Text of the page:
In my previous post, I spoke with Ruth MacMullen, an academic librarian and copyright specialist from York, about her experience of being deaf and how it affects how she uses the web. In this next post in the series, Ruth shares some of the things that make life easier for her on the web, and we offer some practical tips on how you can improve accessibility for deaf and hard of hearing people.
“Subtitles, that’s the really obvious one”, remarks Ruth as we discuss the things that help her the most. In my previous post, she described the frustration of viewing a video posted on Facebook that lacked subtitles.
Subtitles or captions are the words shown at the bottom of videos that explain what’s being said or what’s happening. The term “subtitles” typically refers only to spoken content, whereas “captions” also includes descriptions of non-speech sounds, such as music, applause and laughter. Outside of North America, the terms are often used interchangeably. So when Ruth refers to subtitles on videos, that’s what she’s talking about.
This article by Tom Mitchell at JISC highlights the benefits of captions towards accessibility, and he describes how you can add them to videos on YouTube and Facebook.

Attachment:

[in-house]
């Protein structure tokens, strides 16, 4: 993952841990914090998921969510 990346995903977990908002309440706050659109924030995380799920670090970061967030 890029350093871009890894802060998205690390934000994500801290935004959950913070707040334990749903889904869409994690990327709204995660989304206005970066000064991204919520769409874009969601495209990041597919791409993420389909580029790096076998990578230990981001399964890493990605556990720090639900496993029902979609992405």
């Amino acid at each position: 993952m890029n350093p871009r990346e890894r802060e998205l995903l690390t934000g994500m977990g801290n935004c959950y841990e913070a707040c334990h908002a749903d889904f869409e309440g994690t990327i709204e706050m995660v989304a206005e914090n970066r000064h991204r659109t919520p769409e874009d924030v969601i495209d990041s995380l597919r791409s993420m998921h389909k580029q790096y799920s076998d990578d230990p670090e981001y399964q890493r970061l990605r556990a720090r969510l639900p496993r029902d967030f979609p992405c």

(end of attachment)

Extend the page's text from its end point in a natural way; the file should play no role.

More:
Check the accuracy of captions
YouTube and Facebook (in the US) offer free automated video captioning—but since there aren’t any humans involved, the captions they produce can be wildly inaccurate. “I’ve seen ones where irrelevant and inappropriate words, including expletives, came up!” remarks Ruth. “I was quite surprised there was no protection or filtering to stop those. I’ve also seen one where ‘Nazi’ and the ‘S-word’ came up in relation to an information literacy video—all in one sentence!”
Google provides clear instructions on how you can review and edit automated captions on YouTube. If you make use of automated captions, you need to take the time to edit them because automated captions are notoriously terrible to begin with. “It makes such a difference to a deaf person if a little bit of effort has been made to clean up subtitles”, explains Ruth. “You can see they are so much more accurate.”
Make sure that captions are synchronised with the audio